IBM likes mother-daughterboard schema of PS/2-70 A21 so much it may become standard IBM yesterday duly announced its 80486 upgrade board for the PS/2 Model 70-A21 – for delivery in the fourth quarter and available only to users of the 70-A21, who are required to surrender their 80386 processor module. It is confined to the […]
IBM likes mother-daughterboard schema of PS/2-70 A21 so much it may become standard IBM yesterday duly announced its 80486 upgrade board for the PS/2 Model 70-A21 – for delivery in the fourth quarter and available only to users of the 70-A21, who are required to surrender their 80386 processor module. It is confined to the one PS/2 model because that is the only one that is configured with the processor on a separate daughterboard, although IBM likes the idea of upgrading users simply by changing the processor board, and is likely to extend the concept to other models in the future. Called the PS/2 486/25 Power Platform, the board is claimed to offer up to 80% higher performance in business applications than the 80386 CPU it replaces, and up to three times the performance in numeric-intensive applications. The board includes the 25MHz 80486, which has integrated maths co processor, cache memory controller with 8Kb of internal cache memory, and replaces the multi-chip equivalent that makes up the 80386 processor. The new board – which has to be fitted by a dealer – costs $4,000 – UKP3,000 in the UK, and people who want one will have to buy the Model 70 A21 first. AIX Unix will not be available for the new processor until the first quarter of 1990. In the US, but not, apparently in the UK, IBM announced substantial price cuts on this – it falls 20% to $9,000, and the maths co-processors for 70s and 80s are also reduced – the 16MHz 80387 for the Model 80 falls 11% to $800, the 20MHz one by 7.7% to $1,200 and the 25MHz one now costs $1,300. Multi-media Audio Visual Connection With such a powerful new processor, IBM clearly needs a way to neutralise the threat of all that power to its proprietary architectures, and power-hungry applications are clearly the answer. So, announced in the US but not yet in the UK – is new Audio Visual Connnection software, AVC, designed to enable PS/2 users to combine and edit sound, pictures and text into stories and presentations for the classroom and for a wide range of business applications – such as employee training, marketing and retail displays. The Audio Visual Connection supports exact synchronising and mixing of audio, video and text; image enhancement using IBM-patented algorithms that yield stunning pictures in as many as 256 colours; the ability to change the size and location of images on a display screen and to rotate them; the ability to move text over an image without disturbing the underlying image; Hypertext-like techniques that enable the user to link text with related images, audio, special sequences or related subjects in a random manner; animation, which can be achieved by rapidly displaying a series of images or graphics; and on-line help. It runs under OS/2 Standard and Extended Editions, and under MS-DOS 4.0 on 80286, 80386 or 80486 processors and needs a minimum 2.5Mb of internal memory on the machine. It costs $500 from September in the US. Video Capture Adaptor for images For use with it is the PS/2 Video Capture Adaptor/A, a Micro Channel board that can capture a single image at a time from a video camera, videotape or videodisc machine, or a PS/2 screen. The images are converted from analogue to digital signals, and compressed and stored on a PS/2 hard disk. They can be recalled and displayed on any VGA monitor, and can be resized and combined using AVC’s cut and paste commands. Because the images are in digital form, colours can be altered, and drawings and text can be added as desired; it costs $2,250 from September in the US. Audio Capture for storing sound There is also a PS/2 Audio Capture/Playback Adaptor to get the sound into the thing: it is a Micro Channel adaptor card enabling AVC users to capture high-quality recorded voice or stereo music from standard devices such as compact disk players, microphones and cassette players. Audio is digitised, compressed and stored in the PS/2 hard disk. The sound can be edited, allowing for clipping and combining of sound tracks end-to-end or one on top of another. It’s $565 from September. Video links for Knowledge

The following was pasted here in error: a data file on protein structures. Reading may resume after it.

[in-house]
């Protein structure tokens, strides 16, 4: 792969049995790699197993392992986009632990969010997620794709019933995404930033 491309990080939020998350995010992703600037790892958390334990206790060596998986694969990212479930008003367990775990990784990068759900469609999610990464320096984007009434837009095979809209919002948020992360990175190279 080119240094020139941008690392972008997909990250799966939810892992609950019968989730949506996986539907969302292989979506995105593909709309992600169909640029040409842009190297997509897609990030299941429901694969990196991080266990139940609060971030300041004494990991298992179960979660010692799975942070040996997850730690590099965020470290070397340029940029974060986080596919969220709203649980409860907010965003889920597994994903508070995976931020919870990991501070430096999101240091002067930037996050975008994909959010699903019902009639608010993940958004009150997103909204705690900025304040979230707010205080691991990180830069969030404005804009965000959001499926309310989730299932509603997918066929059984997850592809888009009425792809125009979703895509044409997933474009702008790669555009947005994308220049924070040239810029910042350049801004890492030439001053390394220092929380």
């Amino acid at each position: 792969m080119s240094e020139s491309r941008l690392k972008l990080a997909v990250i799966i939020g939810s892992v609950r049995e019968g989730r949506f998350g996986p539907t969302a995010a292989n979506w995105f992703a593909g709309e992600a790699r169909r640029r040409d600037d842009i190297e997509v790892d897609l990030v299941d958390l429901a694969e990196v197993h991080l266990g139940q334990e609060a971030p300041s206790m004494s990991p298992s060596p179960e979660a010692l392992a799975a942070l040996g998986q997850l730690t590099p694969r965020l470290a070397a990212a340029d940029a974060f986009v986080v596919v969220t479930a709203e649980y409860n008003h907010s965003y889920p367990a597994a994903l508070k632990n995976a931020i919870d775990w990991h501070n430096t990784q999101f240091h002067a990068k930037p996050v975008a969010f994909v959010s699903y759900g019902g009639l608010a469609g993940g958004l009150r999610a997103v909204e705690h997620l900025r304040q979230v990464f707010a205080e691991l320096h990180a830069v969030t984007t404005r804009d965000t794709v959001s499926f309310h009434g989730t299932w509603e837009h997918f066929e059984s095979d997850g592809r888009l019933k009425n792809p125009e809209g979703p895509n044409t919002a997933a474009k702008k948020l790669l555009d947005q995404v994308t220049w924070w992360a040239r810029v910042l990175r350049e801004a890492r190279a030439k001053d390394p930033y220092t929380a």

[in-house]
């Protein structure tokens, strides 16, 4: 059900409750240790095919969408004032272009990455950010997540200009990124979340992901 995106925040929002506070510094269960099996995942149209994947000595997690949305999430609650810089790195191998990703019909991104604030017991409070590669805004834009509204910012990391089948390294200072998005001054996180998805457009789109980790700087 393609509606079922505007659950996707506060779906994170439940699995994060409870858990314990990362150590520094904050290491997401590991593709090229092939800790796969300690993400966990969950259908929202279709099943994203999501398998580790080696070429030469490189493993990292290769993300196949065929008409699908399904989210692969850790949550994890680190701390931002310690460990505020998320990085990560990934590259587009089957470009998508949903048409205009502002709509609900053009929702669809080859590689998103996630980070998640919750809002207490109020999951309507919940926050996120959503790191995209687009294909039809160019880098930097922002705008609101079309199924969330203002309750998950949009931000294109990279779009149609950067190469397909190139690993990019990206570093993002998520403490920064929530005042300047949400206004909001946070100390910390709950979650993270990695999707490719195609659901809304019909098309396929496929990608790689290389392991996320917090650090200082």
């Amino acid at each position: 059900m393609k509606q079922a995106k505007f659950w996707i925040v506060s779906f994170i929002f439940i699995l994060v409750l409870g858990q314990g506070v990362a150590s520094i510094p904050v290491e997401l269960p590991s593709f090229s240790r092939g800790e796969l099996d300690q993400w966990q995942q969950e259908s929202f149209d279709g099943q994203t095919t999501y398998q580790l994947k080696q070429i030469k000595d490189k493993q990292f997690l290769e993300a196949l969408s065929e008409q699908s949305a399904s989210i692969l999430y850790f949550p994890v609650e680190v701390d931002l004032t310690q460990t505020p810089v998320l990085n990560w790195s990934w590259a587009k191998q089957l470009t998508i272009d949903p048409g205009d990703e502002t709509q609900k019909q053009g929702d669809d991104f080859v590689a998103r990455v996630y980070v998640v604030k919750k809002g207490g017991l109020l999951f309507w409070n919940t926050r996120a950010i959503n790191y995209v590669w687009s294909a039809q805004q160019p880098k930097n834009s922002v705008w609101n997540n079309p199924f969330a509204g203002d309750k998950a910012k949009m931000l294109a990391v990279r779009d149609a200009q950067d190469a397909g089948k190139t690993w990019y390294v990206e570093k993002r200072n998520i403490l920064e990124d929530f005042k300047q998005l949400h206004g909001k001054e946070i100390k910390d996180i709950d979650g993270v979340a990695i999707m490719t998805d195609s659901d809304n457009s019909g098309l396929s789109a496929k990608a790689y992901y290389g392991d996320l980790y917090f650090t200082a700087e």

Tool IBM has also enhanced its mainframe-based KnowledgeTool expert system software so that users can perform cooperative processing applications, interactively passing mainframe-based KT data to the PS/2-based Audio Visual Connection program, which can be programmed to respond with appropriate sound and images, so that an expert system designed to help repairmen trouble-shoot a piece of equipment can activate appropriate images and instructions on the workstation, bringing graphics and sound to KnowledgeTool users for the first time. It costs $2,250 to $34,560 depending on the size of the host, this month. And a cool session with IBM UK Here in the UK, a sticky press corp paid quiet tribute to the efficiency of IBM air conditioning, and listened with renewed vigour to IBM explanations as to why it has never been a better time to move to OS/2, PS/2, and Micro Channel Architecture. Fortunately Lanra, a new division of Romtec, dedicated to benchmarking local area network performance, had been invited along to present some independent – if well-timed – findings. Six different tests later, Romtec claimed that Micro Channel Adaptor cards had shown a consistent 800Kbps performance level, way above 8-bit and 16-bit cards. Attendees were also treated to a demonstration of AutoCad, which lined up an 80386-based PS/2 with the new, 80486-based version. Once the button had been pressed, the 486 machine went leaping through, leaving its competitor trailing by some 10 frames. At the inevitable baiting session, IBM did not rule out the possibility of a version of OS/2 specifically designed to exploit the 80486 processor, but was even vaguer than usual as to when it might appear. It also denied that 80486-based PS/2s would eventually start colliding with low-end AS/400s, arguing that with its in-built database, the AS/400 was a very different system.